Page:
Hence, by historical observation alone, a cyclical pattern with respect to rule-making in response to governance crises emerges. Difficult times call for tougher, more prescriptive rules. Calmer times allow for some of these rules to be reviewed and removed where appropriate. I think the challenge for regulators in responding to crises is to ensure that regulatory intervention is timely yet strategic and balanced against the need to provide a conducive environment for business to flourish. Regulators need to walk a fine line between installing necessary regulatory control and by the same token not impeding, free enterprise and market innovation. Too great an emphasis on control would stifle creativity and create risk adverse markets.

To do this, a measured and long-term response is called for. This is exactly what Malaysia sought to achieve through 3 major strategic initiatives, namely –

  • The Finance Committee Report on Corporate Governance (1999)
  • The Capital Market Masterplan (2001)
  • The Corporate Law Reform Programme (2003)

The Finance Committee Report was a collaborative response by regulators and industry on necessary reforms as a response to corporate governance weaknesses imposed during the crisis. The Masterplan built on the foundations Finance Committee Report, making 10 recommendations specifically on corporate governance out of a total of 152. While cost of regulation has always been a consideration, neither the Finance Committee Report nor the CMP undertook to quantitatively examine the impact of corporate regulation on the cost of doing business in Malaysia relative to the governance weaknesses to which their recommendations had sought to mitigate.

In this context, arguably the most important set of legal reforms currently underway are those pursuant to the Corporate Law Reform Programme (CLRP), which was announced in December 2003. The CLRP seeks to undertake a fundamental review of corporate law with a view towards, amongst others, modernising the law, harmonising the regulatory regime for statutory and non-statutory rules and strengthening the framework for regulatory enforcement and co-operation amongst regulators. In this regard, the SC is currently heading the Working Group on Corporate Governance under the auspices of the Corporate Law Reform Committee (CLRC). The Corporate Law Reform Programme represents an important opportunity to holistically reassess and examine the cost of corporate governance regulation and its impact on the business community.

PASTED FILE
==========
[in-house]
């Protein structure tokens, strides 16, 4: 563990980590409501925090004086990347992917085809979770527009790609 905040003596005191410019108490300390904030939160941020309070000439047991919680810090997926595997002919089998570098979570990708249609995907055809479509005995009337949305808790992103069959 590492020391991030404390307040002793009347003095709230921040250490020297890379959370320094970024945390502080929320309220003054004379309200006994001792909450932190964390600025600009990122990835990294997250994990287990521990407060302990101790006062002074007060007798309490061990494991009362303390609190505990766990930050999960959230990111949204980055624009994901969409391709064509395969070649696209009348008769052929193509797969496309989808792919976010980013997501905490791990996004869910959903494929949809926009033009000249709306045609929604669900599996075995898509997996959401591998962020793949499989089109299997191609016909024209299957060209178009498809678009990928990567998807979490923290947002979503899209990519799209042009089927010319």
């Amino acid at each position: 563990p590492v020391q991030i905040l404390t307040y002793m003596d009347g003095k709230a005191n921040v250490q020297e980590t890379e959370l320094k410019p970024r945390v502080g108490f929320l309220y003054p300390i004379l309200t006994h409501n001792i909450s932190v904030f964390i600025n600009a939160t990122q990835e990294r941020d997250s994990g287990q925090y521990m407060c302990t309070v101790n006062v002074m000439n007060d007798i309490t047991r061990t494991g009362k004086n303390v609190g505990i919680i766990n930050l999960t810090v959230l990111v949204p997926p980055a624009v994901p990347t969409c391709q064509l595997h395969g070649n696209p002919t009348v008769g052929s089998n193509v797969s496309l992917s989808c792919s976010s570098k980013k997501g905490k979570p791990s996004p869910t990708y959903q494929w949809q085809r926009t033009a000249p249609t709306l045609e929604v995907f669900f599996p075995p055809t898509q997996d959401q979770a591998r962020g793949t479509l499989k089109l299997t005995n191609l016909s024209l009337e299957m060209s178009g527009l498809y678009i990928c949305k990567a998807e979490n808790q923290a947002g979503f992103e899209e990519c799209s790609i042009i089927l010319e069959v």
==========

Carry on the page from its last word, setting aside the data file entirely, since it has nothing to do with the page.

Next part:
No presentation on corporate governance by a regulator is deemed complete without the topic of enforcement, and rightly so, as that is the other primary task of a regulator.

I have mentioned that capital markets have traditionally relied on hybrid regulatory mechanisms – namely public enforcement by the oversight regulator, and private enforcement and self-regulation by the whole range of market participants themselves.

Public enforcement by oversight regulators such as the SC and the Companies Commission is key to sending the right signals to the market. The capacity and will to administer timely and consistent public enforcement and oversight, represents the acid test for regulators in the task of building market confidence.

The SC views very seriously breaches of corporate governance matters as this undermines the integrity of the stepped up over the years with an emphasis, in the recent years, on enforcing accountability and transparency.

For effective public enforcement, regulators need an array of enforcement options, including –

  • Criminal sanctions;
  • Civil sanctions; and
  • Administrative penalties

Traditionally, regulators have tended to rely on the criminal enforcement route – and this option remains crucial for deterrence purposes – but increasingly the trend in many jurisdictions has been towards civil sanctions where the focus is equally on compensation for aggrieved persons as much as it is on deterrence. The SC for example has the power to bring civil actions for certain breaches of the Securities Industry Act 1983 and the Securities Commission Act 1983. Its powers to mete out administrative sanctions include reprimands, fines, and even the power to publicly ‘name and shame’ perpetrators. It is equally important that regulators have the power to hold ‘reputational intermediaries’, such as external auditors, corporate advisers and other professionals accountable in relevant cases, not just the company itself or its directors. Currently, the Companies Act 1965 remains very much reliant on criminal sanctioning options alone, but under the CLRP, we may well see a change in the enforcement landscape under the auspices of the CCM.

Enforcement actions by the SC in 2004 show the use of civil and administrative sanctions in addition to criminal prosecution.